It was a long conversation with my tutor who challenged this notion, and helped me revisit the idea of a studio beyond its conventional use. That is when I returned to working from that space — but still, I’d refused to call it my studio. I treated it as a lab, and remember the walls being a pristine white, blank as it came. Over the years, I continue to keep this blank space with me.

Rajgarhia's desk at one of her projects, Free Trade Museums, of which she is director.
Rajgarhia's desk at one of her projects, Free Trade Museums, of which she is director. (Courtesy Vishnupriya Rajgarhia)

How would you define your daily relationship with this workspace?

My workspace is both a mirror, and a therapist. As a mirror, the clutter on my desk represents my headspace, be it too many looming deadlines or hitting a dead end with a question. You’ll find sheafs of paper, an empty cup of coffee, lots of notebooks and plugged-in earphones. On other days, the workspace is like therapy, it gives me answers I didn't know I was searching for.

Also Read: How a sharp pencil inspires Neuma architect Ashiesh Shah

Tell us about some of the eureka moment or a moment of serendipity you had at your workspace.

A serendipitous moment I had at my workspace in Delhi here has been life-changing. Back I 2016, when I was browsing through several websites, trying to find a program I wanted to apply to, and somehow, stumbled upon an artist who determined my path forward, and till date continues to be someone I look up to. This is Hans Haacke and his ‘MoMA Poll’. He is considered the person who helmed interactive art, and is the kind of artist I wanted to be but wasn’t able to articulate back then.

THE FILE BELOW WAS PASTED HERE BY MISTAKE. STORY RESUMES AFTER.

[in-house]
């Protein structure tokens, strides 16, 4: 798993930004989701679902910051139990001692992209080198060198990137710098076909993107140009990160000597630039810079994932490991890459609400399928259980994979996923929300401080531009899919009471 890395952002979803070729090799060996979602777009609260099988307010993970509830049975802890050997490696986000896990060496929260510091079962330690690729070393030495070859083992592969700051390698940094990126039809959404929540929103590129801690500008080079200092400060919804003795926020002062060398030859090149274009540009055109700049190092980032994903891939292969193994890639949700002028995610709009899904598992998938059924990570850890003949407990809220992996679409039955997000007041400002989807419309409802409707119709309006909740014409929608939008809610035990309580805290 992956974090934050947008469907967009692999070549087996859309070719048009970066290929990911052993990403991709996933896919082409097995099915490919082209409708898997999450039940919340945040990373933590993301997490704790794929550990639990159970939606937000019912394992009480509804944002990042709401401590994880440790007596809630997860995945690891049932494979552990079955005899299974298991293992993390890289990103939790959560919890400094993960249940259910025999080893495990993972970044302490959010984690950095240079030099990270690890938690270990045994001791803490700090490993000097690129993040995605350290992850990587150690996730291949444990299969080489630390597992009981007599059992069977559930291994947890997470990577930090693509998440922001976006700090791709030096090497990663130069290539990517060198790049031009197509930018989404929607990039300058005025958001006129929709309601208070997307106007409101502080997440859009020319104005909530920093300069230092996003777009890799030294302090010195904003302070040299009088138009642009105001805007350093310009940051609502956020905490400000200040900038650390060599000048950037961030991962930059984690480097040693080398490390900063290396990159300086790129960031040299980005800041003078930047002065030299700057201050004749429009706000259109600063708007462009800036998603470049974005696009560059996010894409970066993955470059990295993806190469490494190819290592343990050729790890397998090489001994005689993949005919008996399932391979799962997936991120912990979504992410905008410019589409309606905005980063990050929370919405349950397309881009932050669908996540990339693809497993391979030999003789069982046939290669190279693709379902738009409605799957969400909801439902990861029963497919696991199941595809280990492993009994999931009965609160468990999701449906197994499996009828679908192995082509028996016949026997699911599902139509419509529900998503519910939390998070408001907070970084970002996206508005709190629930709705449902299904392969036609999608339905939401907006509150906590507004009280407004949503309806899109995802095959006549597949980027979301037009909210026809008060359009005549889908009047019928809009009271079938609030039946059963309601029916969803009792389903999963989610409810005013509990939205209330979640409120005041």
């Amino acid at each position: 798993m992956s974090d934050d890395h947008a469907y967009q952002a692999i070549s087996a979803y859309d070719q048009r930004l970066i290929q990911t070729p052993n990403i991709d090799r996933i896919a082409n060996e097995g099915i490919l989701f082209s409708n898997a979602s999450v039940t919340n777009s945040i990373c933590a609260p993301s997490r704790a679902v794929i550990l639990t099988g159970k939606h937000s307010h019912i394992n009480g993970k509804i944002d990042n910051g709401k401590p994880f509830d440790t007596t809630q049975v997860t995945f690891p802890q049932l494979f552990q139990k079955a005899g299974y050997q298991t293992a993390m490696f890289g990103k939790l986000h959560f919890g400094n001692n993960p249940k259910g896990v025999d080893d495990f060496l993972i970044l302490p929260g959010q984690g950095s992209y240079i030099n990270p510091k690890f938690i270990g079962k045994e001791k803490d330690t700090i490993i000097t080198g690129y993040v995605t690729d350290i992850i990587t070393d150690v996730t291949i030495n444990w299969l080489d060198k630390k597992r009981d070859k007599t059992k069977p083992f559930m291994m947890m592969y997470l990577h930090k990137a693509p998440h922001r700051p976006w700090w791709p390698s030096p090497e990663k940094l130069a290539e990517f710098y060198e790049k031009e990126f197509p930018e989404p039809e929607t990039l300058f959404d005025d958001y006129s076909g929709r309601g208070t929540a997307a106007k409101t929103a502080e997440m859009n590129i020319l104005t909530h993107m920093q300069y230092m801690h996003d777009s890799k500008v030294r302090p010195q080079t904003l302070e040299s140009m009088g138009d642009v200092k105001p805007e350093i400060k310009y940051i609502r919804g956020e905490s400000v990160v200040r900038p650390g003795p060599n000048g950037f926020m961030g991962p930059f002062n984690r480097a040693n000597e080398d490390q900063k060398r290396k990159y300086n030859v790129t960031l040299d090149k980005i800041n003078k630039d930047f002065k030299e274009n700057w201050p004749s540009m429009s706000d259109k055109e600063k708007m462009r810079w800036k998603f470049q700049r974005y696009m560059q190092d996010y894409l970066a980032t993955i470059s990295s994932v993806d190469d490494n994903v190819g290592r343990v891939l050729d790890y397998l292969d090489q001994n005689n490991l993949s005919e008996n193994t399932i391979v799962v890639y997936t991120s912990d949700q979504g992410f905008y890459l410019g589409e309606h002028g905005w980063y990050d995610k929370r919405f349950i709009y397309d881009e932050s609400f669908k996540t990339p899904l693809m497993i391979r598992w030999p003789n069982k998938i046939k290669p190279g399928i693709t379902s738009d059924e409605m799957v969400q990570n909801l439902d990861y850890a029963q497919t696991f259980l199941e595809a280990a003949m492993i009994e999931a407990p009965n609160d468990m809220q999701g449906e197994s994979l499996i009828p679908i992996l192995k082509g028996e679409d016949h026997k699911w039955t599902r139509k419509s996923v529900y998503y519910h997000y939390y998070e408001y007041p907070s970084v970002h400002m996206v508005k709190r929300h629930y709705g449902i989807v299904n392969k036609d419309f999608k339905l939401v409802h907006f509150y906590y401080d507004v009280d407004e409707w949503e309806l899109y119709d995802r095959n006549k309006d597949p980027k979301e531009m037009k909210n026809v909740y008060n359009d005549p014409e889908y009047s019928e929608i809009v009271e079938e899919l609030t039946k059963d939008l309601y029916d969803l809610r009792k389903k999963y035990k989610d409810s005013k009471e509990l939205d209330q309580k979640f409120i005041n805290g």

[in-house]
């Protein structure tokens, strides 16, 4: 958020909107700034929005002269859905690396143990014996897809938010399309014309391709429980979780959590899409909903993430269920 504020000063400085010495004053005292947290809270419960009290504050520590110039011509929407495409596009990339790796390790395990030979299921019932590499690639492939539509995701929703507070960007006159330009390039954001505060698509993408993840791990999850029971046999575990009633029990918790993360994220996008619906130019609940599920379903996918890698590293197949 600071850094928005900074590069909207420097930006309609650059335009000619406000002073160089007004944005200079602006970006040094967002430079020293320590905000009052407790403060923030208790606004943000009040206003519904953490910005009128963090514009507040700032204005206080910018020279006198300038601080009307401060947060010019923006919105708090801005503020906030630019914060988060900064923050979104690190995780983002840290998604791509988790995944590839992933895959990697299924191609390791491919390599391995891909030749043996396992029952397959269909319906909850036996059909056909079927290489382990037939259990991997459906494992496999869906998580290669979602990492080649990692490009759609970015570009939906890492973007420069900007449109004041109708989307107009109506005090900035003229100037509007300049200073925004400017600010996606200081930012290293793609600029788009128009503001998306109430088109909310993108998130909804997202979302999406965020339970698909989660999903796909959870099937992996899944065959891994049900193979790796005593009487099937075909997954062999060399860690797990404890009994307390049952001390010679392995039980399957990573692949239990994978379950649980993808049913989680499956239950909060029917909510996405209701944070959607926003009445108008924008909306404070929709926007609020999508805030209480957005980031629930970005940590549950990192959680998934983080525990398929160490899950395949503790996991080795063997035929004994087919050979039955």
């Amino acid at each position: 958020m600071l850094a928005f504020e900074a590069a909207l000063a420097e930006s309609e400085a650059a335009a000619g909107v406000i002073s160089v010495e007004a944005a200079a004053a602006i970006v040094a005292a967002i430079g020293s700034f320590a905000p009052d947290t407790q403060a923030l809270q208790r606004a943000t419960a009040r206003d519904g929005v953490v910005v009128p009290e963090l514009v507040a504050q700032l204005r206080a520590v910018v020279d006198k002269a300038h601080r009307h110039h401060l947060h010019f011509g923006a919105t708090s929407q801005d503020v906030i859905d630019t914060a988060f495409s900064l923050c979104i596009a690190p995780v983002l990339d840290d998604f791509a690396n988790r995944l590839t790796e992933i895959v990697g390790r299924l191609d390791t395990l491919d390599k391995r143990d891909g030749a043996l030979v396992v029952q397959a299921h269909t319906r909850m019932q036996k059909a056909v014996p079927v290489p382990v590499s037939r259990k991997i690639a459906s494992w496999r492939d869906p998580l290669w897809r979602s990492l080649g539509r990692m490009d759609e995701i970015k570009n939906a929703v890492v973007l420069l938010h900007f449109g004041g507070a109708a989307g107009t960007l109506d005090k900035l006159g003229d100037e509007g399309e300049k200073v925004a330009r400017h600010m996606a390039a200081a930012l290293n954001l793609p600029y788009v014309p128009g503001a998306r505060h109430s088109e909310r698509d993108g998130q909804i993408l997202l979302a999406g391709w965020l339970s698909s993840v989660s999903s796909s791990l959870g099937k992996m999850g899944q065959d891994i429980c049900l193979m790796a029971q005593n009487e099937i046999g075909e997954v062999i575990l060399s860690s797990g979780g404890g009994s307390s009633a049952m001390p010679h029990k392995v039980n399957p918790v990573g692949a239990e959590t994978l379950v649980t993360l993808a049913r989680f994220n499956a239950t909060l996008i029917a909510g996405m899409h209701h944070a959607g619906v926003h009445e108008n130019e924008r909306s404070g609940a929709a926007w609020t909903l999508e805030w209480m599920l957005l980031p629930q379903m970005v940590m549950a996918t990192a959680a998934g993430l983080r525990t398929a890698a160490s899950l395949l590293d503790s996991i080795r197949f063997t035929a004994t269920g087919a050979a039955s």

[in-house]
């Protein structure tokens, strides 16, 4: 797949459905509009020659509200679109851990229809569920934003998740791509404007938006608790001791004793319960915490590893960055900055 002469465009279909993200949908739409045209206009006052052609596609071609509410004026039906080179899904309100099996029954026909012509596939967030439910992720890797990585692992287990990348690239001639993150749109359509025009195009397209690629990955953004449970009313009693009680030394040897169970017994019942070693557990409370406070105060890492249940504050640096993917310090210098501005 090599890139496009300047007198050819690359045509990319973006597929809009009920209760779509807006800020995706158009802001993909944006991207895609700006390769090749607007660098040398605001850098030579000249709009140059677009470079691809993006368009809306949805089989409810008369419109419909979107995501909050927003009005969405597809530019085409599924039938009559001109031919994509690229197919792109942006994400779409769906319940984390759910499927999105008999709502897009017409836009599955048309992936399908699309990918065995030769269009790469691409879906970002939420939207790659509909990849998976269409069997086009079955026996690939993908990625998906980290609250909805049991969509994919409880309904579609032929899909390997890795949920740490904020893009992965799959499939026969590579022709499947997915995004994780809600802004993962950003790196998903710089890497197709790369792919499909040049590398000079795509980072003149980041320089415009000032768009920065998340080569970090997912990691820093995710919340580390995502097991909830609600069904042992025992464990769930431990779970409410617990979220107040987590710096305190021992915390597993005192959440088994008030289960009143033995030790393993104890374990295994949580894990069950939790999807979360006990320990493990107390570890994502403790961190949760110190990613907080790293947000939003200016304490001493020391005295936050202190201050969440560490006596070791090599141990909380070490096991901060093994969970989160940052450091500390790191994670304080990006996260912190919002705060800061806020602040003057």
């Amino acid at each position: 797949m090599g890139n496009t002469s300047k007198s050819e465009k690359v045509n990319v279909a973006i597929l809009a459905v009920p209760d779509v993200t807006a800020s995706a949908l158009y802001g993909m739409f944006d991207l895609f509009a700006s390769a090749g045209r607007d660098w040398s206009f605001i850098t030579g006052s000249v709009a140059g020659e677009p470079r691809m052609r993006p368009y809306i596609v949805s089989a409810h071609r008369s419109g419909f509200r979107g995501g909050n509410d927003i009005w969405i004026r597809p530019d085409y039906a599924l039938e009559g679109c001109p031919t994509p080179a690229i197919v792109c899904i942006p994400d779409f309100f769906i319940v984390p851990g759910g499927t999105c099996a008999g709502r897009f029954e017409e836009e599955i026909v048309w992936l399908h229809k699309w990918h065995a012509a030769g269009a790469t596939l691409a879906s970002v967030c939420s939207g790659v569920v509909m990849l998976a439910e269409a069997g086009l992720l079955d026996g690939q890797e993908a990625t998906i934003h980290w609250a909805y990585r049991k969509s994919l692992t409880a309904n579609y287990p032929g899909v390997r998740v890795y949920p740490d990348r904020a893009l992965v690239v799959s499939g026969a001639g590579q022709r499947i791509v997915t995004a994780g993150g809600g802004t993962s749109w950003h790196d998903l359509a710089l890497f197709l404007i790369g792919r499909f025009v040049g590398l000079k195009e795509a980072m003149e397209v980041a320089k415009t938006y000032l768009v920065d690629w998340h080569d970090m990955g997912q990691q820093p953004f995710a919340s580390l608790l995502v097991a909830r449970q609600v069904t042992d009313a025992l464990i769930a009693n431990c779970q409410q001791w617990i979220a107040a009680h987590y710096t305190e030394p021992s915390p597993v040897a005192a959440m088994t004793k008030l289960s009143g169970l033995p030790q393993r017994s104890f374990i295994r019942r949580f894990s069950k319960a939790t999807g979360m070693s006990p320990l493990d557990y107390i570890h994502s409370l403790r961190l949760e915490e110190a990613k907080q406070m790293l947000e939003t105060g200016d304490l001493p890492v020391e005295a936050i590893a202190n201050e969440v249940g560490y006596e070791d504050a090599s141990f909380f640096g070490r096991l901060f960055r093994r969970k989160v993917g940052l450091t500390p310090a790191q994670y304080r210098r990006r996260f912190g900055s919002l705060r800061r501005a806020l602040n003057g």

If you were to trade in this place for another, what would it be?

I wouldn’t trade one workspace for the other, they each represent a shifting plane of time, and each phase brings with it its own set of experiences and learnings. However, the workspace I do often return to is in my parents' home. It’s the same set of two desks I have had since I was 8 years old, and in the past 19 years, this has been where I have confronted dreams, ideas, plans. It is often the site of catharsis.

What's the one thing that has always been at your workspaces over the years. Why?

A notebook and a micron pen, or some black pen. I draw, write and scribble out of mental pathways of thought and ideation, and these are archives of these years.

Rajgarhia's workspace at home